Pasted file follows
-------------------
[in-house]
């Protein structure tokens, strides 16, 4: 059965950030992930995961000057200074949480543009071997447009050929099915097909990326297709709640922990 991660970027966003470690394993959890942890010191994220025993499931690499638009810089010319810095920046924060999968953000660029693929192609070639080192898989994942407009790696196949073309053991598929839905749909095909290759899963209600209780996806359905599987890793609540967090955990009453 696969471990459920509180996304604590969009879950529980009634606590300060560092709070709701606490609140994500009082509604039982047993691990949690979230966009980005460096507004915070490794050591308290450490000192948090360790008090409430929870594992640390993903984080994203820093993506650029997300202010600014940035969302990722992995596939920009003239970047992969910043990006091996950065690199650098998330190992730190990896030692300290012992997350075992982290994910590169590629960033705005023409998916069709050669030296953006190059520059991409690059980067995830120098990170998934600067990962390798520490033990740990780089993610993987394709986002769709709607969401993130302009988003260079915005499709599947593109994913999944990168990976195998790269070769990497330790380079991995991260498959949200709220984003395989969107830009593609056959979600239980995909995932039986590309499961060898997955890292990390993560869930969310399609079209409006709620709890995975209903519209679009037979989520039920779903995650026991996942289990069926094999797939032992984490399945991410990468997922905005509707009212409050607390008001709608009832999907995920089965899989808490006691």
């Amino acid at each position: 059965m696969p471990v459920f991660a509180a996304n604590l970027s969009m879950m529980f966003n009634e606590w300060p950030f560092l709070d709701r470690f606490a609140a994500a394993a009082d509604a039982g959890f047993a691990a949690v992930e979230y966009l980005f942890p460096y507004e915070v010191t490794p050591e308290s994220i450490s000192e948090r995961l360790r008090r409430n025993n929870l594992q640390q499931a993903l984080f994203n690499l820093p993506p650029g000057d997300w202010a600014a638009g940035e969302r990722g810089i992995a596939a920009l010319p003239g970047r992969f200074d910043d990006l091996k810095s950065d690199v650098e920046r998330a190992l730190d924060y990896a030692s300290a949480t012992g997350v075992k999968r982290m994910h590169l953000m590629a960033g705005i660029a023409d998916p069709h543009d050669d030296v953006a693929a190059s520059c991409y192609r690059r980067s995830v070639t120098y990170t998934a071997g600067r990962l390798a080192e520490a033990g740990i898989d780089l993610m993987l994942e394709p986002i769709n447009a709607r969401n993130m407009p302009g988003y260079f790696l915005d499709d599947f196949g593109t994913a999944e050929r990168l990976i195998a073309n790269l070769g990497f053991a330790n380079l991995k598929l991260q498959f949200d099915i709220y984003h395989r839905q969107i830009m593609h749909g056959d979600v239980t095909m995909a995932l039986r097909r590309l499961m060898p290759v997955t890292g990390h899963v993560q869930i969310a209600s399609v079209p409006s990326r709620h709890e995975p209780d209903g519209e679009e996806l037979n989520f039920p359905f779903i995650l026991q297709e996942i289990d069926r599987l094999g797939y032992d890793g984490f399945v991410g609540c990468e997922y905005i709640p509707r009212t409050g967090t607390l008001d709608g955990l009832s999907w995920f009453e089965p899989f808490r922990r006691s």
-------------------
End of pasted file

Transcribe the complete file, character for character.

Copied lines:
[in-house]
């Protein structure tokens, strides 16, 4: 059965950030992930995961000057200074949480543009071997447009050929099915097909990326297709709640922990 991660970027966003470690394993959890942890010191994220025993499931690499638009810089010319810095920046924060999968953000660029693929192609070639080192898989994942407009790696196949073309053991598929839905749909095909290759899963209600209780996806359905599987890793609540967090955990009453 696969471990459920509180996304604590969009879950529980009634606590300060560092709070709701606490609140994500009082509604039982047993691990949690979230966009980005460096507004915070490794050591308290450490000192948090360790008090409430929870594992640390993903984080994203820093993506650029997300202010600014940035969302990722992995596939920009003239970047992969910043990006091996950065690199650098998330190992730190990896030692300290012992997350075992982290994910590169590629960033705005023409998916069709050669030296953006190059520059991409690059980067995830120098990170998934600067990962390798520490033990740990780089993610993987394709986002769709709607969401993130302009988003260079915005499709599947593109994913999944990168990976195998790269070769990497330790380079991995991260498959949200709220984003395989969107830009593609056959979600239980995909995932039986590309499961060898997955890292990390993560869930969310399609079209409006709620709890995975209903519209679009037979989520039920779903995650026991996942289990069926094999797939032992984490399945991410990468997922905005509707009212409050607390008001709608009832999907995920089965899989808490006691």
């Amino acid at each position: 059965m696969p471990v459920f991660a509180a996304n604590l970027s969009m879950m529980f966003n009634e606590w300060p950030f560092l709070d709701r470690f606490a609140a994500a394993a009082d509604a039982g959890f047993a691990a949690v992930e979230y966009l980005f942890p460096y507004e915070v010191t490794p050591e308290s994220i450490s000192e948090r995961l360790r008090r409430n025993n929870l594992q640390q499931a993903l984080f994203n690499l820093p993506p650029g000057d997300w202010a600014a638009g940035e969302r990722g810089i992995a596939a920009l010319p003239g970047r992969f200074d910043d990006l091996k810095s950065d690199v650098e920046r998330a190992l730190d924060y990896a030692s300290a949480t012992g997350v075992k999968r982290m994910h590169l953000m590629a960033g705005i660029a023409d998916p069709h543009d050669d030296v953006a693929a190059s520059c991409y192609r690059r980067s995830v070639t120098y990170t998934a071997g600067r990962l390798a080192e520490a033990g740990i898989d780089l993610m993987l994942e394709p986002i769709n447009a709607r969401n993130m407009p302009g988003y260079f790696l915005d499709d599947f196949g593109t994913a999944e050929r990168l990976i195998a073309n790269l070769g990497f053991a330790n380079l991995k598929l991260q498959f949200d099915i709220y984003h395989r839905q969107i830009m593609h749909g056959d979600v239980t095909m995909a995932l039986r097909r590309l499961m060898p290759v997955t890292g990390h899963v993560q869930i969310a209600s399609v079209p409006s990326r709620h709890e995975p209780d209903g519209e679009e996806l037979n989520f039920p359905f779903i995650l026991q297709e996942i289990d069926r599987l094999g797939y032992d890793g984490f399945v991410g609540c990468e997922y905005i709640p509707r009212t409050g967090t607390l008001d709608g955990l009832s999907w995920f009453e089965p899989f808490r922990r006691s």